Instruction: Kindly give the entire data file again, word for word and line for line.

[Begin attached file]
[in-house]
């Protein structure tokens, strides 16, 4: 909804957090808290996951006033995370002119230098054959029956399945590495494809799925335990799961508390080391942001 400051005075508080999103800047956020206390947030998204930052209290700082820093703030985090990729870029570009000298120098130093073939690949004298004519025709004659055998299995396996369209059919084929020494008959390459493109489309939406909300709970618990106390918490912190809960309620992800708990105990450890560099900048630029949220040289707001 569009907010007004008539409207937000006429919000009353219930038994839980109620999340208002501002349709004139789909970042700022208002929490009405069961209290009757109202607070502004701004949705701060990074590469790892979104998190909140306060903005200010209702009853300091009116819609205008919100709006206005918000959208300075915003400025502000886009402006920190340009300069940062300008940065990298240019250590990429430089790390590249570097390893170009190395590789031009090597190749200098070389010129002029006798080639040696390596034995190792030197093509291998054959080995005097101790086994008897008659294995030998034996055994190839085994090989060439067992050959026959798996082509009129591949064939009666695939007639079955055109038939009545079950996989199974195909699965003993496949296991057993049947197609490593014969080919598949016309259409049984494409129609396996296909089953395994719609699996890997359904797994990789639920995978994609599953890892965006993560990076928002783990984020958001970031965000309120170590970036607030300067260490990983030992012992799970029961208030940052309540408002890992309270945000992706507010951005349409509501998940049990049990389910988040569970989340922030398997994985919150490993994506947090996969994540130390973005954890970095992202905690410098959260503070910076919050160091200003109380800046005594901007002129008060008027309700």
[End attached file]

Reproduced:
[in-house]
């Protein structure tokens, strides 16, 4: 909804957090808290996951006033995370002119230098054959029956399945590495494809799925335990799961508390080391942001 400051005075508080999103800047956020206390947030998204930052209290700082820093703030985090990729870029570009000298120098130093073939690949004298004519025709004659055998299995396996369209059919084929020494008959390459493109489309939406909300709970618990106390918490912190809960309620992800708990105990450890560099900048630029949220040289707001 569009907010007004008539409207937000006429919000009353219930038994839980109620999340208002501002349709004139789909970042700022208002929490009405069961209290009757109202607070502004701004949705701060990074590469790892979104998190909140306060903005200010209702009853300091009116819609205008919100709006206005918000959208300075915003400025502000886009402006920190340009300069940062300008940065990298240019250590990429430089790390590249570097390893170009190395590789031009090597190749200098070389010129002029006798080639040696390596034995190792030197093509291998054959080995005097101790086994008897008659294995030998034996055994190839085994090989060439067992050959026959798996082509009129591949064939009666695939007639079955055109038939009545079950996989199974195909699965003993496949296991057993049947197609490593014969080919598949016309259409049984494409129609396996296909089953395994719609699996890997359904797994990789639920995978994609599953890892965006993560990076928002783990984020958001970031965000309120170590970036607030300067260490990983030992012992799970029961208030940052309540408002890992309270945000992706507010951005349409509501998940049990049990389910988040569970989340922030398997994985919150490993994506947090996969994540130390973005954890970095992202905690410098959260503070910076919050160091200003109380800046005594901007002129008060008027309700």